Re: Spring 2013 - Page 26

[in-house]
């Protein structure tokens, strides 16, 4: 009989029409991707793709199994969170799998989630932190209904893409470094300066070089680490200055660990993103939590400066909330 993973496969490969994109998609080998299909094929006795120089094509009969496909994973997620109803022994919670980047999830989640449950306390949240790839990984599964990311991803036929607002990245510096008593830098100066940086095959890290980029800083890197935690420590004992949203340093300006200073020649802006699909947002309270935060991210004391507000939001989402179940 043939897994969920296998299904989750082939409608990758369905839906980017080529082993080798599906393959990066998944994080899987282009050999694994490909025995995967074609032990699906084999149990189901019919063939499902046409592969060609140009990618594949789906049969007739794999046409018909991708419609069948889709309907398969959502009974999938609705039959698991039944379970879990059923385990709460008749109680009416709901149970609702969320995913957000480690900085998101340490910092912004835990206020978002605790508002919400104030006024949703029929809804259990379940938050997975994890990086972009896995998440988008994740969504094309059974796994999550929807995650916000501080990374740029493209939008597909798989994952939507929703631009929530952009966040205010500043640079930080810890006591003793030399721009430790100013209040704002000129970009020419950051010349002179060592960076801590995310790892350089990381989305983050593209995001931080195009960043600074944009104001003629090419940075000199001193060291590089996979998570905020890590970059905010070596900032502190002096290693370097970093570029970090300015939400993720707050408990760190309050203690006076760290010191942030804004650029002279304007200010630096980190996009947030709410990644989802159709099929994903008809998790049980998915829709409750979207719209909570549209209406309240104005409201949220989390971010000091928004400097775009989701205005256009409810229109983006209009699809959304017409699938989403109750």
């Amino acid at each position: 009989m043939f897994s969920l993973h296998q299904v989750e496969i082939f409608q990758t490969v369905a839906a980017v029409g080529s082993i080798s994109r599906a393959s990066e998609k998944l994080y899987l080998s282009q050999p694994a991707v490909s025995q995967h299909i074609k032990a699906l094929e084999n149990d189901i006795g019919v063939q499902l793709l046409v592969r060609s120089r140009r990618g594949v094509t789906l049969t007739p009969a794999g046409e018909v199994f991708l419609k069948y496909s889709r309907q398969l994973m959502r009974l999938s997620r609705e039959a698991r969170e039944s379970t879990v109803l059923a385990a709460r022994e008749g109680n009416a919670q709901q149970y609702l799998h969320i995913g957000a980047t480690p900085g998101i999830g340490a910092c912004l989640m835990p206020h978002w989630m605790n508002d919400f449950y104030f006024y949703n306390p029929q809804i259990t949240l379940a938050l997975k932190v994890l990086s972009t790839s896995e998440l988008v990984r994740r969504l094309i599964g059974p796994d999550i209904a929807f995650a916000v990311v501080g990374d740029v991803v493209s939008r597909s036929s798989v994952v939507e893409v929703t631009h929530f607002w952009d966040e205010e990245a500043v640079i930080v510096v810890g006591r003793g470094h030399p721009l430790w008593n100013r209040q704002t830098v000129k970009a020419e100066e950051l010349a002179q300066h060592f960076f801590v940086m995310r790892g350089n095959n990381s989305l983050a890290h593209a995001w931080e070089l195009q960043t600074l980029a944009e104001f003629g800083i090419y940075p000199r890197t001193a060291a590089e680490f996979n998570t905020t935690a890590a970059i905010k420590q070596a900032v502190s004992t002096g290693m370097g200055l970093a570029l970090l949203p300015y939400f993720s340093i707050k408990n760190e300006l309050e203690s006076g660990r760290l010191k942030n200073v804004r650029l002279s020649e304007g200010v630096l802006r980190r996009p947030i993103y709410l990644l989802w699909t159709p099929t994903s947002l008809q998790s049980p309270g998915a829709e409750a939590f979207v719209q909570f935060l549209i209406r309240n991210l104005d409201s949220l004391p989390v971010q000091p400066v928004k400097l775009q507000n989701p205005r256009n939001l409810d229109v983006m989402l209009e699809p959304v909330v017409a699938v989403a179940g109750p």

New way to divorce promises happier results without the court battle Hundreds of thousands of separating parents use the courts to resolve their private battles every year. Finding delays and frustrations are everyday occurrences the 2011 Family Justice Review concluded “children deserve better”. Fans of a new way to divorce say it achieves better results, costs less and actively avoids a fight. “Collaborative law is the absolute opposite of the adversarial legal system. As lawyers we have to turn ourselves inside out and start from scratch” says family lawyer Lisa Burton-Durham. I spoke to Lisa at a workshop for counsellors and family lawyers. The need to change the divorce process was spelled out by fellow collaborative lawyer Jo O’Sullivan: “80 percent of people who split up see a solicitor before any other professional. If they instruct Rottweiler & Co it can go from bad to worse. Divorce is treated as a legal process, but it’s actually an emotional experience with legal consequences. Collaborative law recognises that.” Lisa agrees “After facing each other across the courtroom people almost never recover anything close to a decent relationship. Over months the process stokes up all the bad feeling between you. People want their day in court, to feel justified and get what they think is right, but nobody leaves the process feeling like they got a fair deal. Lawyers like us who have our frustrations with the system have wanted something like collaborative law for years.” It is particularly suited to couples with children who have to maintain some kind of relationship as parents. Most psychologists say that while separation is stressful, it is the fighting that is most harmful for children. Sadly few separations come without a long and difficult dispute. Under the usual processes a court date is set at the start of proceedings, but only five percent of separations actually reach court. Most are settled through negotiations that take place by letter. Written by solicitors, these letters are combative by nature. Each solicitor is fighting for their client’s best case. As collaborative lawyer Anna Glenton puts it “We’re all stuck in this system batting the ball back with angry letters.” With collaborative law negotiations happen face to face and although talks are often difficult, they are designed to diffuse anger. Under the collaborative system each partner has their own specially trained lawyer by their side during meetings. This is an important distinction from mediation where there is only one lawyer – with the danger of either person thinking the mediator is favouring their ex. To enter into collaborative negotiations everyone has to sign an agreement, promising not to go to court, to behave courteously and co-operatively, and not to hide anything. If talks break down and either party wants to go to court they have to find a new lawyer and start again. Every one of the four people involved is invested in making it work. Back in the workshop I watched a role play of an initial meeting. It began with a wife and husband taking turns to read out their anchor statements. This is a document each person writes to record things like what they hope to achieve, their priorities and their worries. It guides negotiations to get as close as possible to delivering the best outcomes for everyone. The role play showed two people who were very hurt; one reeling from her partner’s affair, the other desperately wanting his children to share his new life. Despite the divide in how their clients saw the situation the lawyers gently pointed out the similarities in their anchor statements. Both wanted to avoid a fight. The husband wanted qɵ͕́ɅѥtݡѡݥѼqٔѡɥݥѠ今tQݥȁɔݡɔqݔٕٔݥѠȁٕ́ЁɔѼхѼѡȁݥѡЁѥ͕Ёȁѥtݡѡ͉ɕ͕́ݥ͠ȁѠѡѼѕѡȁɕéݕ́丁1̈́ѕȁٕͅȁЁѼՍͽхѕ́Ёɽ̸Qɽ䁉ɽ՝ЁЁѡѥ́ѡͥՅѥݥѠѹȁͽѡ͕Օ́ѡȁѥ́ɍѼѕѼѡѡȁͽéЁ٥ܸ5Ёѡх݅́ѡɥЁѡ́ѱ䁝եѡٕͅѥ䁅ͭՕѥ́ɽѥ̸͍ͥQ݅ɑ́ѡѡѥȁͭѡѠѼѡЁɅѥՔѡЁ́ݥѠѡ͡Ёѕɴ%ѡ͔́ѡչЁͽ݅́ѡєݽ䁙ȁѠL݅́ЁݥѠ́մ͕ѡЁ݅́͡ѡɽ՝Ʌɽ́ѡȸ ѡͥѼɥɥѥ͔ѡ́éݕɔѥ݅́ݕѡѡȁͽЁѡѡɽѡɅѥٔ́ѡЁ͕Ʌѥͥ́Ёѡ́٥ͥ́ݽձeЁȁѡ́ЁѼиٕѡՑ́Ѽхɽ͡ɽɽɅѡȁѡݥѠѡɥ́ɕѥ̸͡%ѡ́ᅵЁ݅́ȁѡЁՍݽձ͕ٔѡѡȁͽɕѥ͡ѼѕɥɅє́ѡѥՕѼȁٕѡѥɕ䁙ɽ́ѡˊéѥٔ́́ѼЁ́Qɽ䁵ЁȁѡЁ́ոѡ͔͕ͥ1͇éɸ́ѡɽݥѡ͡ձхѥ͡éٕ() ɅѥٕɅȁ1̈́ ѽɡ(((+p(()ӊé()Q(+p()́܁݅Ѽٽɍͅ䁥Ёٕ́ѕȁɕձ̰́́ѥٕ䁅ٽ́и((0